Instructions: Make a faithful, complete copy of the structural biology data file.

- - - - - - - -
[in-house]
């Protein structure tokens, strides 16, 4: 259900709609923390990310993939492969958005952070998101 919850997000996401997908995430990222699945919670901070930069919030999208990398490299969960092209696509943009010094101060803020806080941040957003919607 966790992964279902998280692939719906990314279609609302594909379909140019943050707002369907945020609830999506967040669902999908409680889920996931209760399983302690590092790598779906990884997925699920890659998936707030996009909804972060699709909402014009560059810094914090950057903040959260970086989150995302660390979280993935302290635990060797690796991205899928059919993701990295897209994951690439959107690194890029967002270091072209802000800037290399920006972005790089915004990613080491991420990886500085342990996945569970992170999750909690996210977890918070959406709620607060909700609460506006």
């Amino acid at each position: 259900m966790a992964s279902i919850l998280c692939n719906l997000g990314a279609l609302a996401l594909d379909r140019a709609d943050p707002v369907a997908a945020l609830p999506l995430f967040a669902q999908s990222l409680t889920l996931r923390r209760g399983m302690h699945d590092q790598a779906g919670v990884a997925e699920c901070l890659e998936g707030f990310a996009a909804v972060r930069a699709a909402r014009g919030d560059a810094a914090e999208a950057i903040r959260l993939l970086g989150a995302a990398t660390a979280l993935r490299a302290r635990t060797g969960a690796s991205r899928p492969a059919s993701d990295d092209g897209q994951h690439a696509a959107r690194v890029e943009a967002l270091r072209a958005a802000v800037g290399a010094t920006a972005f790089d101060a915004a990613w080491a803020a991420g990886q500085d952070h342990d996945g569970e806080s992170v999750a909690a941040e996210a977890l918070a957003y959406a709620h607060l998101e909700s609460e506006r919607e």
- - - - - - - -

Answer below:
[in-house]
């Protein structure tokens, strides 16, 4: 259900709609923390990310993939492969958005952070998101 919850997000996401997908995430990222699945919670901070930069919030999208990398490299969960092209696509943009010094101060803020806080941040957003919607 966790992964279902998280692939719906990314279609609302594909379909140019943050707002369907945020609830999506967040669902999908409680889920996931209760399983302690590092790598779906990884997925699920890659998936707030996009909804972060699709909402014009560059810094914090950057903040959260970086989150995302660390979280993935302290635990060797690796991205899928059919993701990295897209994951690439959107690194890029967002270091072209802000800037290399920006972005790089915004990613080491991420990886500085342990996945569970992170999750909690996210977890918070959406709620607060909700609460506006």
């Amino acid at each position: 259900m966790a992964s279902i919850l998280c692939n719906l997000g990314a279609l609302a996401l594909d379909r140019a709609d943050p707002v369907a997908a945020l609830p999506l995430f967040a669902q999908s990222l409680t889920l996931r923390r209760g399983m302690h699945d590092q790598a779906g919670v990884a997925e699920c901070l890659e998936g707030f990310a996009a909804v972060r930069a699709a909402r014009g919030d560059a810094a914090e999208a950057i903040r959260l993939l970086g989150a995302a990398t660390a979280l993935r490299a302290r635990t060797g969960a690796s991205r899928p492969a059919s993701d990295d092209g897209q994951h690439a696509a959107r690194v890029e943009a967002l270091r072209a958005a802000v800037g290399a010094t920006a972005f790089d101060a915004a990613w080491a803020a991420g990886q500085d952070h342990d996945g569970e806080s992170v999750a909690a941040e996210a977890l918070a957003y959406a709620h607060l998101e909700s609460e506006r919607e």